Push for Laws that will Protect Christians, Faith Leaders in Nigeria Told

Logo of the Christian Association of Nigeria (CAN)/ Credit: CAN

Members of the Catholic Bishops Conference of Nigeria (CBCN) have decried the ongoing unprovoked attacks against Christians in the West African country and challenged other Christian leaders in the country to push for laws that protect those they shepherd.

The Catholic Bishops criticized the Christian Association of Nigeria (CAN) for promoting a Bill that seeks to regulate Christianity in Nigeria, noting that the Bill, if made a law, will exacerbate the suffering of Christians in Africa’s most populous country.

In their statement dated Tuesday, June 27, CBCN members challenge CAN members who are in support of the Bill that seeks to establish a National Council for Christian Education to revisit their mandate, which is primarily “to watch the person of the welfare, in its totality, of the Church and the Christian Faith in Nigeria”, based on information available on CAN’s website.

The association further acknowledges “the struggle for the survival of the Church and Christianity in Nigeria” and declares its mandate to protect its members against persecution.

In the June 27 statement, Catholic Bishops in Nigeria caution CAN against the temptation to become a state “parastatal” by seeking to establish a board similar to that of Muslims so as to attract government funding.


“It is imperative to revisit and properly examine CAN's original purpose as opposed to what is expressed in the Bill presented at the National Assembly,” CBCN members say in the statement in which they expressly opposed the Bill that seeks to establish a National Council for Christian Education.

“CAN should explore the possibility of going for a Bill that addresses our concerns as Christians,” the Catholic Bishops say, and add, “Where there is genuine collaboration in Nigeria between the State and the Church, government funding can be available to such Council without it being a government “parastatal”.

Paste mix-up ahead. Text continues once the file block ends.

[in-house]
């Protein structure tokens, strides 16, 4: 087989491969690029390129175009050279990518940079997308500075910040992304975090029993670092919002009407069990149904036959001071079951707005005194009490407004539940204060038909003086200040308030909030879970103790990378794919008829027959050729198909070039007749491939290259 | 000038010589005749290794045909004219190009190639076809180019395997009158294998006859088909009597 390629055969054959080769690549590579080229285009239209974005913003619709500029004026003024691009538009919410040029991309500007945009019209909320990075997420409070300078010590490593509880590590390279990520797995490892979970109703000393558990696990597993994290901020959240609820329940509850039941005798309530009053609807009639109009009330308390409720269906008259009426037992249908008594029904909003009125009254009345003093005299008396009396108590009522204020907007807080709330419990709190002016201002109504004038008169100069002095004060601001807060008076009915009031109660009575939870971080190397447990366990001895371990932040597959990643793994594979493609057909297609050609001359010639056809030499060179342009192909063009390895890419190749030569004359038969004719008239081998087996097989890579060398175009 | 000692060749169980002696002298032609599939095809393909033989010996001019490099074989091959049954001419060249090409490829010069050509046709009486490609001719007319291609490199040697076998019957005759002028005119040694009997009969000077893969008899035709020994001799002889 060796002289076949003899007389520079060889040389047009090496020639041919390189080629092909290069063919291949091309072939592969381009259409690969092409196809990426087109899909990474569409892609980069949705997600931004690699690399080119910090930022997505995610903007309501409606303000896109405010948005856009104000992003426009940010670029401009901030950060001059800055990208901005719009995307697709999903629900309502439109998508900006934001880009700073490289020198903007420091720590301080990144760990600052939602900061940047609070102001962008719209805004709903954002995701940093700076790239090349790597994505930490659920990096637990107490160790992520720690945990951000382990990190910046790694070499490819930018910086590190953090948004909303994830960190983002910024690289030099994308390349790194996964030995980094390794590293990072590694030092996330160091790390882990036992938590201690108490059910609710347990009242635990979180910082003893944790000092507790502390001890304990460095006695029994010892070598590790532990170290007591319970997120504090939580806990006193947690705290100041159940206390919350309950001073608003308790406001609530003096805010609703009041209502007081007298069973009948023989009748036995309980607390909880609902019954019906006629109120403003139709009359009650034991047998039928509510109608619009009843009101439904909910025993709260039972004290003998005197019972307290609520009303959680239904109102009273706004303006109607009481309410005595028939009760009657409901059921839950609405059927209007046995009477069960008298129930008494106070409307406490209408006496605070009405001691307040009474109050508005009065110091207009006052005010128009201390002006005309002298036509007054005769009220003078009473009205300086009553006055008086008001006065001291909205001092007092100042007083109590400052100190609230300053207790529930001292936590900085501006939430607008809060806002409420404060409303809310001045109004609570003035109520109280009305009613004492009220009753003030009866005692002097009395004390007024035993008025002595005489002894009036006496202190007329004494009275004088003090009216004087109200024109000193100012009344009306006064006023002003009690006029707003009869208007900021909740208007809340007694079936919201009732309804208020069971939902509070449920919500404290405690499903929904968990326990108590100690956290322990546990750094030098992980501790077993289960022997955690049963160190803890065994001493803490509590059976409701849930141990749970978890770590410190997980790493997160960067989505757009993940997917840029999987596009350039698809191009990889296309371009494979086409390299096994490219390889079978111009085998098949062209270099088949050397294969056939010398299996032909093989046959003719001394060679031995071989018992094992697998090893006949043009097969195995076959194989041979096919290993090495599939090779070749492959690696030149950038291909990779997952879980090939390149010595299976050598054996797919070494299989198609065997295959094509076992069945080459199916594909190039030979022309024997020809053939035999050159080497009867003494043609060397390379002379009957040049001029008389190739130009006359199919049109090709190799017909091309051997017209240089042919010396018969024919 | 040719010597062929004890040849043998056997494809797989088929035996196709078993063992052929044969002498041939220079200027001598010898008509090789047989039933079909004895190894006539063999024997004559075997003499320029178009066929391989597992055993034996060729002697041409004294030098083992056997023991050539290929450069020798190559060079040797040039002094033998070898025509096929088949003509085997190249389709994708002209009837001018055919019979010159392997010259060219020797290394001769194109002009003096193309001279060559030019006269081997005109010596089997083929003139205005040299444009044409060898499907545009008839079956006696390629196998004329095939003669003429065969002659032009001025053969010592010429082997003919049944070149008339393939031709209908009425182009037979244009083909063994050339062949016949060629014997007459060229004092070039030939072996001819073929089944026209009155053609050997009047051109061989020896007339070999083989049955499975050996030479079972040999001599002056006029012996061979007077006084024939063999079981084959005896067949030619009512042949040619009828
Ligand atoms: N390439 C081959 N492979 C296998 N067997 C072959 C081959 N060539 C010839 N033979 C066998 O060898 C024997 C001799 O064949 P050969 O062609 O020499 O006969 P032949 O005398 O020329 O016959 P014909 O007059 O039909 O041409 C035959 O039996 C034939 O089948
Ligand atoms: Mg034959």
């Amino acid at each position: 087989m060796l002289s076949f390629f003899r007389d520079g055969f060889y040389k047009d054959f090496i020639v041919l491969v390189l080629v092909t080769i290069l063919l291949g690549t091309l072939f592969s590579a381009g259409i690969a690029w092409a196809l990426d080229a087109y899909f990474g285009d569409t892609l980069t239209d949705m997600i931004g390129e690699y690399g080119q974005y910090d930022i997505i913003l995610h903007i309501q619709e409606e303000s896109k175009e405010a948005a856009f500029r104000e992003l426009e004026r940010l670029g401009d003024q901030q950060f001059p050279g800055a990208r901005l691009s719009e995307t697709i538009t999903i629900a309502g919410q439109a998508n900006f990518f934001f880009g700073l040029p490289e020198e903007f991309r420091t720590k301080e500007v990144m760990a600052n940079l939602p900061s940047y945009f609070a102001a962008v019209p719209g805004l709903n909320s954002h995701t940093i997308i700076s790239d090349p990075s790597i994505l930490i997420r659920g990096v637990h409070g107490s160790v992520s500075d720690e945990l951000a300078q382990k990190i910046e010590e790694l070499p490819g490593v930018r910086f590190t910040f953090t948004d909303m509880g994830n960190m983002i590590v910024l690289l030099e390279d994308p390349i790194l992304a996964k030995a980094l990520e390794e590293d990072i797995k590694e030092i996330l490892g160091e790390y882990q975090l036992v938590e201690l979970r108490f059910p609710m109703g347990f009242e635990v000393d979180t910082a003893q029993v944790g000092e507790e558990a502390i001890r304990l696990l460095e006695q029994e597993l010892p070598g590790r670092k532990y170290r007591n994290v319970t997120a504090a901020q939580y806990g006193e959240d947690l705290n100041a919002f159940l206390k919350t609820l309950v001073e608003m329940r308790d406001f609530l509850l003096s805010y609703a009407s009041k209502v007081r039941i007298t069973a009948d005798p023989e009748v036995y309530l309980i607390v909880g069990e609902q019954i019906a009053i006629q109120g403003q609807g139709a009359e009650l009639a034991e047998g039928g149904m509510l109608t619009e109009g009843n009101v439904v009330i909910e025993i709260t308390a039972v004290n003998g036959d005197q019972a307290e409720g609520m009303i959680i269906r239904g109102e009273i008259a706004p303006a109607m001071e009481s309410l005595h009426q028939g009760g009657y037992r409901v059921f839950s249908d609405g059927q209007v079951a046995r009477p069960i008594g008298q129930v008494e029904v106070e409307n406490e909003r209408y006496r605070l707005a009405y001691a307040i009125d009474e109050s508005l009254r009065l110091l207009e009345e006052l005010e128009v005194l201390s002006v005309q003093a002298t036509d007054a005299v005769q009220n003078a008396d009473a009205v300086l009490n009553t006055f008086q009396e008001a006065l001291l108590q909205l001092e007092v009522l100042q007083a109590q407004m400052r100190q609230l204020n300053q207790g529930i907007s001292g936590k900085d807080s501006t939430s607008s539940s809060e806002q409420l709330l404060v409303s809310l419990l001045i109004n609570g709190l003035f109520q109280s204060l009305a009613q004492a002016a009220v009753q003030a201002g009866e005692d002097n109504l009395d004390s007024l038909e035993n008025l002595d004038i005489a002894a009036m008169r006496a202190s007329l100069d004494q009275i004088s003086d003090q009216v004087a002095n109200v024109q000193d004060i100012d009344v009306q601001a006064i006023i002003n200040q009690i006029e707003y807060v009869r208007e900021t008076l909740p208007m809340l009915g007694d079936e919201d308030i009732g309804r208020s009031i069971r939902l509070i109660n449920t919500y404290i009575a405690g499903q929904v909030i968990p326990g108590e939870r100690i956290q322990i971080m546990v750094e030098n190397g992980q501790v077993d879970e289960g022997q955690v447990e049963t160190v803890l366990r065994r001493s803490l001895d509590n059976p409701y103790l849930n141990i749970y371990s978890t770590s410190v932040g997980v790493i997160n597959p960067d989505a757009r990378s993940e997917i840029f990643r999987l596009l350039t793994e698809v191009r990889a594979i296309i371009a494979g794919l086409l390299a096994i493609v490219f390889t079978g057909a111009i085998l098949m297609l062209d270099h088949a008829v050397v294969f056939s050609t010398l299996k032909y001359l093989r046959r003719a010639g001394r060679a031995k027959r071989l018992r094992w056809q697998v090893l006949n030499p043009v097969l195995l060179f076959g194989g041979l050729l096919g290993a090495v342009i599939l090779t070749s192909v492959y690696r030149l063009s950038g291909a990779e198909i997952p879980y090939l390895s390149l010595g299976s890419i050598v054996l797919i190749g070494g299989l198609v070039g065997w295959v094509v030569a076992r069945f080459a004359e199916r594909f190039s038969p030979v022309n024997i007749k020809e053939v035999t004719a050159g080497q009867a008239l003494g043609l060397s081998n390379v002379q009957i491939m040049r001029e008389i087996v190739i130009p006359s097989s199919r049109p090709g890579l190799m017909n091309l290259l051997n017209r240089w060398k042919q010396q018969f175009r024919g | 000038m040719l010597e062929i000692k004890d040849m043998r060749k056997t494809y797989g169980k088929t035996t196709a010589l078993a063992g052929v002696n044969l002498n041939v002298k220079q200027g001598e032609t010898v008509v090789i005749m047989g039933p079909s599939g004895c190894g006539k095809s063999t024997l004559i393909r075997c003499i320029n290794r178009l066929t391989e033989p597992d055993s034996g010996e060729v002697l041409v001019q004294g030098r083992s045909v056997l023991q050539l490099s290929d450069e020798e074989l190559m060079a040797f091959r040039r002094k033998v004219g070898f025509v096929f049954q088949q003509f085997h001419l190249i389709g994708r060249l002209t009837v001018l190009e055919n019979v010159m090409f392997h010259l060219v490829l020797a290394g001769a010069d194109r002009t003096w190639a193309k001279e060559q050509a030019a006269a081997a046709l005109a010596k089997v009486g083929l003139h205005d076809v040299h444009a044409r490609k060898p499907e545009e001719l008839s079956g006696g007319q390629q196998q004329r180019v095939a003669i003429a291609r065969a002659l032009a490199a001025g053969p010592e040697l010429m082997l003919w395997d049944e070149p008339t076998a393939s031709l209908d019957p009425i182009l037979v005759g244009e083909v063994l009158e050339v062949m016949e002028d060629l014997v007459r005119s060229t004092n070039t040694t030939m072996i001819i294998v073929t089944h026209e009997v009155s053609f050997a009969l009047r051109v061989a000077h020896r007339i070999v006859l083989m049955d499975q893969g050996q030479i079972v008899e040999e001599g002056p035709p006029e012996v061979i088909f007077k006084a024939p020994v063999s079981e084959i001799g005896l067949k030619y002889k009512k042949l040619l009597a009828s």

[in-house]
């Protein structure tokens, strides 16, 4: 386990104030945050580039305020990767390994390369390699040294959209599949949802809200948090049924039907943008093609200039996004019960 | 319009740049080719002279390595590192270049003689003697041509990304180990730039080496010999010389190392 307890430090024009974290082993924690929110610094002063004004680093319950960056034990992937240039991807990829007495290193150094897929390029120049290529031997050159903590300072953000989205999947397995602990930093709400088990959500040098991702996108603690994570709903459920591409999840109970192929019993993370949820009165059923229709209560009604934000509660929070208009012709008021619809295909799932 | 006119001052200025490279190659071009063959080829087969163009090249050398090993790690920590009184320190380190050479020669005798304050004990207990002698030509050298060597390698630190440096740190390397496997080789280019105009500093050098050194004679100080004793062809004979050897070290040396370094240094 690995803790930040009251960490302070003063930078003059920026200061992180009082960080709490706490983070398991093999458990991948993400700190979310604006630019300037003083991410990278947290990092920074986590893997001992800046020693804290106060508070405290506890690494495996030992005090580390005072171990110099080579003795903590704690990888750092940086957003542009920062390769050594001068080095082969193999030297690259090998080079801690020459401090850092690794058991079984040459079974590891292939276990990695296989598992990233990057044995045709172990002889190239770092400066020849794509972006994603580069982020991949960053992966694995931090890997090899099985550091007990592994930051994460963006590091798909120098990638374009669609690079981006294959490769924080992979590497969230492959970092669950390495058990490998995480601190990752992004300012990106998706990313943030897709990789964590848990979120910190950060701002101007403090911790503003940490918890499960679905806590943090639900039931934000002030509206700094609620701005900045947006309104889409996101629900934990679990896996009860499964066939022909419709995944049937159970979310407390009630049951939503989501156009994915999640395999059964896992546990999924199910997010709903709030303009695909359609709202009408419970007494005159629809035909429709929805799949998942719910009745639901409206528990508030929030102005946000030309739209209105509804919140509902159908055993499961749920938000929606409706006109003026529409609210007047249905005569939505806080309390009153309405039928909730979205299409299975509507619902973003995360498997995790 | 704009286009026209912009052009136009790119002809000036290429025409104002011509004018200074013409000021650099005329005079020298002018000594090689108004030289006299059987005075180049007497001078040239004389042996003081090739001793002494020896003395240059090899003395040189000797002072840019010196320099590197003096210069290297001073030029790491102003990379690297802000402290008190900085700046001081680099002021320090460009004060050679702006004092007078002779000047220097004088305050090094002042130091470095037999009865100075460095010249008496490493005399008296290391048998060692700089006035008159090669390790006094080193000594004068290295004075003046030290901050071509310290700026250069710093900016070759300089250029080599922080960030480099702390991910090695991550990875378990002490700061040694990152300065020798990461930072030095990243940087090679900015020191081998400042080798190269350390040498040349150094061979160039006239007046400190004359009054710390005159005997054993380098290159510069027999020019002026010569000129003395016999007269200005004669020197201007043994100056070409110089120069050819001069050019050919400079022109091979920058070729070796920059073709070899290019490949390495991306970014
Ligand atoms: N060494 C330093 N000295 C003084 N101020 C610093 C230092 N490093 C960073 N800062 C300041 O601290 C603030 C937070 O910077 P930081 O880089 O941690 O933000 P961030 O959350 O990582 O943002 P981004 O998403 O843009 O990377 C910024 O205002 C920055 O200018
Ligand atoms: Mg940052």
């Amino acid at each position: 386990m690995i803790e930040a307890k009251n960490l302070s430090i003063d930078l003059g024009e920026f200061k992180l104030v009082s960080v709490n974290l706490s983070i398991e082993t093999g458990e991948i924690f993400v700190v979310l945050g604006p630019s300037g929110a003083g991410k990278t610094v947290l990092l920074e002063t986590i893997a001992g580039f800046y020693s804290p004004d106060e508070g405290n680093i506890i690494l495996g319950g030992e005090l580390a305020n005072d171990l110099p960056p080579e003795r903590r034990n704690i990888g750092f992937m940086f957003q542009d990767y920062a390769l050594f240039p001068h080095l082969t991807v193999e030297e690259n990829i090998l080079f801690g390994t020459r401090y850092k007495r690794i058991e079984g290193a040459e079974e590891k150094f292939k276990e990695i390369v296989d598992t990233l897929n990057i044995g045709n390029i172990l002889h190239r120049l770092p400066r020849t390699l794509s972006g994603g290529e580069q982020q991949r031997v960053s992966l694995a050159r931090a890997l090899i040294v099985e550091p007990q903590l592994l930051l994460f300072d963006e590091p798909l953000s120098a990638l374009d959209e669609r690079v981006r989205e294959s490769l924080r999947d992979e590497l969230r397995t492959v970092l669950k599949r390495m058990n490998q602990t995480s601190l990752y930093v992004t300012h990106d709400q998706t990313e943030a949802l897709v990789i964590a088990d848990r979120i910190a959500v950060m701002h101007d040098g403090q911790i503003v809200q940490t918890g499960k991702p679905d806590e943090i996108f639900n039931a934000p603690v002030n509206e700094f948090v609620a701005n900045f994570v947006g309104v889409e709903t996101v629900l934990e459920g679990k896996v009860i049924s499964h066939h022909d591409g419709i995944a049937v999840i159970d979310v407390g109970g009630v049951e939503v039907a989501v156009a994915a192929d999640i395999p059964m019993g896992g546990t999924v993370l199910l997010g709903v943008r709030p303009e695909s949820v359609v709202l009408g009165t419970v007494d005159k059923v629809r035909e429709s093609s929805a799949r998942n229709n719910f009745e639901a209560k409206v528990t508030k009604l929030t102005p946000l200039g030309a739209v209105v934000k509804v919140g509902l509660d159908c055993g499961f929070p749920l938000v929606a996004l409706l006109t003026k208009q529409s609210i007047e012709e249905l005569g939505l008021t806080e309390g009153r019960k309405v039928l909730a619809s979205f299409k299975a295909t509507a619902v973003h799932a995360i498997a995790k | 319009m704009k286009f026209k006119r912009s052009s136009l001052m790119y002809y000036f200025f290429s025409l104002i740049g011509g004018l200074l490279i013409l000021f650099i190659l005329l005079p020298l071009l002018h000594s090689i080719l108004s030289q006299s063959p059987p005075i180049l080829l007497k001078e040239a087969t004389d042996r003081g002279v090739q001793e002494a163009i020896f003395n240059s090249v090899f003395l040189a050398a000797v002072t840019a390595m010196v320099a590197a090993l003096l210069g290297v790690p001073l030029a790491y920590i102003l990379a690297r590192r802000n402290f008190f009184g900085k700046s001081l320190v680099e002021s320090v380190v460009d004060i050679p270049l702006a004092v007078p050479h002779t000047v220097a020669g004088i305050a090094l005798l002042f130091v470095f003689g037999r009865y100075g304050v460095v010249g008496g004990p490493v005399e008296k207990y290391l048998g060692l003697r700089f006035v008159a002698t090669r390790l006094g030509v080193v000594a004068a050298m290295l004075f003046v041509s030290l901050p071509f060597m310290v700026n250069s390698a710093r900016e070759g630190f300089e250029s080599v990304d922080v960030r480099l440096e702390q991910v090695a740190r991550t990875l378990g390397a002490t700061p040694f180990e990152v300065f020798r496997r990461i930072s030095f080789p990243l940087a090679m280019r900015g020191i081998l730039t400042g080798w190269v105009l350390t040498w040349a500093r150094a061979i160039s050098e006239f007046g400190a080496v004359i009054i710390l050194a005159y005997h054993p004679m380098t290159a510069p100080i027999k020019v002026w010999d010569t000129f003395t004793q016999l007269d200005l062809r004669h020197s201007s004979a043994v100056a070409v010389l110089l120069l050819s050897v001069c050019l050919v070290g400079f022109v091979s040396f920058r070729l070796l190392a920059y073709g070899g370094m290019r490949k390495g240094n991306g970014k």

The idea of pursuing a Bill to regulate religious studies in secular schools came up during the Education summit organized in 2019 by the Association of Christian Schools in Nigeria (ACSN), a body of mostly Pentecostal private school owners and some protestant denominations.

It is faith leaders at CAN who pursued the idea by asking lawmakers to sponsor the Bill, which, according to Catholic Bishops, has been modified along the way.

CBCN members note that the Bill, as it was originally presented, was “neither intended to regulate theological concerns nor to have anything to do with theological institutions.”

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The council’s mandate will be to develop, approve and regulate syllabuses at all levels of Christian education in Nigeria, including Seminaries and in other Christian Theological institutions.

Catholic Bishops in Nigeria have “strongly” expressed their reservations about the Bill, terming it “unnecessary and impracticable” and that it may not serve Nigeria’s diverse doctrinal differences.

According to the Catholic Church leaders, issues of urgent concern in Nigeria include the situation in the North where there have been unprovoked attacks on Christians. 

“For over forty years, well before Boko Haram's destructions, thousands of our churches have been destroyed across northern Nigeria. No one has been charged, nor has compensation been paid,” they say, and add, “Christians face serious challenges and obstacles in gaining access to land to build their places of worship in northern Nigeria.”

In Nigeria, Christian children are hardly given admission to schools because they bear Christian names, the Catholic Bishops further lament, adding that the learners are further denied high- profile courses like Medicine, Architecture, Engineering, among others when they go to higher learning institutions.


Agnes Aineah is a Kenyan journalist with a background in digital and newspaper reporting. She holds a Master of Arts in Digital Journalism from the Aga Khan University, Graduate School of Media and Communications and a Bachelor's Degree in Linguistics, Media and Communications from Kenya's Moi University. Agnes currently serves as a journalist for ACI Africa.